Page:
Friday, 2 July 2010

How, why and wherefore....

Of the five first generation farmers and one third generation (saddled with significant debt at the start) I’ve met so far the over-riding principles are the same - heart (where there’s a will there’s a way); endurance of hardship & resilience (anyone can give up, giving up is easy) and embracing risk (debt is a driver). What differentiated some was how their success was provided in varying economic ways.

Some made it through production. Back in the 1970s, margins were greater. Turnover as a percentage of land value was huge - above 30%. Even now in certain areas of the Western Division of New South Wales a farm can be paid off with its profit from production in perhaps 10 years, given suitable enterprises. Compare this with the UK at current land values and average margins, it might take up to 100 years!

Sheep stations endure very low costs (Vet & Medcine and Feed are quite often zero to a few cents) and have developed systems that require a fraction of the plant and machinery we feel we need in the UK. Freight and fuel are the significant items of expenditure and these can be massive.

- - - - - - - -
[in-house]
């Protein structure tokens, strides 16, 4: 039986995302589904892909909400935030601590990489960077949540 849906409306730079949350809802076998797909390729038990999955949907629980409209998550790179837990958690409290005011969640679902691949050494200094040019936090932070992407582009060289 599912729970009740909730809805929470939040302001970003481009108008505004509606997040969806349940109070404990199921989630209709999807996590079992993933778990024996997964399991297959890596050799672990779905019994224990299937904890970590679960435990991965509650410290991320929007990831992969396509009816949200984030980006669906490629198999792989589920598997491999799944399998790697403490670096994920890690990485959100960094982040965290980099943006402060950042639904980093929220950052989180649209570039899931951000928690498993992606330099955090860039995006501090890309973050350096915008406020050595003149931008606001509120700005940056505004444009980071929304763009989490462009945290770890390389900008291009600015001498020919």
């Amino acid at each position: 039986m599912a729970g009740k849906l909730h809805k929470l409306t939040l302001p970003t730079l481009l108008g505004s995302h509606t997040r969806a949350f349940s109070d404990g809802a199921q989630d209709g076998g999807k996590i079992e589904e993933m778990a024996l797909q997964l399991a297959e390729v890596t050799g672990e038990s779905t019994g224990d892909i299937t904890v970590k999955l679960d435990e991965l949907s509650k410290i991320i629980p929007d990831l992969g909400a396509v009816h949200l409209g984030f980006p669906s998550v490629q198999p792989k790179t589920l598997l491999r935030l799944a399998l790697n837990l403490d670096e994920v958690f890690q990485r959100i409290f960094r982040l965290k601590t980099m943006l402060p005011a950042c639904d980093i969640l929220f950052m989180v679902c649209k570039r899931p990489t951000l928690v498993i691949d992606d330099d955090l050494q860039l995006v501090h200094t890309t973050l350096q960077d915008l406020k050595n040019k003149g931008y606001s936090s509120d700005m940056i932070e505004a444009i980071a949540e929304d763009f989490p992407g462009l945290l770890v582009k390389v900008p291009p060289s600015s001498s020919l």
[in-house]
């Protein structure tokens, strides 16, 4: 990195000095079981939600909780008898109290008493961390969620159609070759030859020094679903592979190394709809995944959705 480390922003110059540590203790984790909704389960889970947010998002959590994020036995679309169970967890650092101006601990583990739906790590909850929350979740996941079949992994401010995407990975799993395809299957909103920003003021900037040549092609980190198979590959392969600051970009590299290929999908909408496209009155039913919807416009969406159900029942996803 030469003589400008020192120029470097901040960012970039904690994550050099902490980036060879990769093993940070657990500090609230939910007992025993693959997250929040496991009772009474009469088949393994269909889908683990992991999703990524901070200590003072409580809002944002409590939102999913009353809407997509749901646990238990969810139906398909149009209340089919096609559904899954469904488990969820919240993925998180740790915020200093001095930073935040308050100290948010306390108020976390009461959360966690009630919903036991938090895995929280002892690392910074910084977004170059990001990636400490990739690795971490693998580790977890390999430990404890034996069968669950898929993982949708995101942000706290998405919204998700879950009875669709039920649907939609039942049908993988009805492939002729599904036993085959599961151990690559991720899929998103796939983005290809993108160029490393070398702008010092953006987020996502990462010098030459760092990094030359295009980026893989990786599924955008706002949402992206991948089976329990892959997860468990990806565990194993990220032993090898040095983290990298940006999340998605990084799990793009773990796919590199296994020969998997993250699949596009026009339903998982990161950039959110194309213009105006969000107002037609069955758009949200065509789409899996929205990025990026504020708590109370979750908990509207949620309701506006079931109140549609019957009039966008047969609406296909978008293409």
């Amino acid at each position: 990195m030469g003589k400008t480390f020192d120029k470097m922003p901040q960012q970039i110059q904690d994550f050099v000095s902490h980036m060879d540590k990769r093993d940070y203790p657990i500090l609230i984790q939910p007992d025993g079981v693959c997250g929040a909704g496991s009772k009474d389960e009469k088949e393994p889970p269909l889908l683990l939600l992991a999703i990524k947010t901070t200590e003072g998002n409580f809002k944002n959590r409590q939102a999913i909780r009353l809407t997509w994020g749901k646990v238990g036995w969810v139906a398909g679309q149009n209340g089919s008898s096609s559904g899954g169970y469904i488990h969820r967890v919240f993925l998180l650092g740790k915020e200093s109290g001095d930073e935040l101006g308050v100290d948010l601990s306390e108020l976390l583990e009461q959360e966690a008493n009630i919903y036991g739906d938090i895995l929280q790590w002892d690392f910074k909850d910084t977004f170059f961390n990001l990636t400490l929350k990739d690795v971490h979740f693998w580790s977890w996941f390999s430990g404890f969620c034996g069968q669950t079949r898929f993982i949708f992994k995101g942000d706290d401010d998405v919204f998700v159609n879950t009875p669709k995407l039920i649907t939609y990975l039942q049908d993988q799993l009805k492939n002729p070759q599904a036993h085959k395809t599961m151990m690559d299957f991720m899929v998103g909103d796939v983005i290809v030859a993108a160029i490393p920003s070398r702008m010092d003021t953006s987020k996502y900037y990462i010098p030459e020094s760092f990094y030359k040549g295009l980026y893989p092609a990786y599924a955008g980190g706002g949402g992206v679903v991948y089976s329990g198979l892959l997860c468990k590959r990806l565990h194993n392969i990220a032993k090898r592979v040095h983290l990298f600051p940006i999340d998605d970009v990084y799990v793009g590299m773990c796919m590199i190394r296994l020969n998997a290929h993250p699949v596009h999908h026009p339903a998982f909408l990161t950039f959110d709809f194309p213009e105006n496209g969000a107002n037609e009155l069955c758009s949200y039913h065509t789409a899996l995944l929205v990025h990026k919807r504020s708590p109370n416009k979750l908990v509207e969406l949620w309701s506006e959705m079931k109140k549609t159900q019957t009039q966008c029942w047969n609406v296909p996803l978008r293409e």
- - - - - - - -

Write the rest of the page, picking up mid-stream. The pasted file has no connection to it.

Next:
Some made it through real estate value increases. By taking on run down properties and improving them significantly a station can double its value with the help of land price increases during that time.

In certain sectors such as cotton the willingness of financial institutions to lend considerable sums (up to 100%) provided one operator the opportunity to build a significant business whilst his property increased in value to help his balance sheet.

Another, Joe Baty, generated cash through Brumbie running and goat mustering and now deals heavily in goats to keep cash flow healthy.

Net Worth - the amount of money they would be left with if everything was sold and debt paid off tomorrow - was almost an obsession with some. This was seen as the bottom line and calculations were made regularly to keep within target or as a measurement of success. Debt was seen as compulsory to be healthy, Equity targets varying in levels from 50% to 80%.

In the Outback I saw the two ways to grow a business - farm production unhampered by distorted markets and asset growth helped by efficient market forces. There is a lot of translation to be done to apply this effectively back in Scotland!

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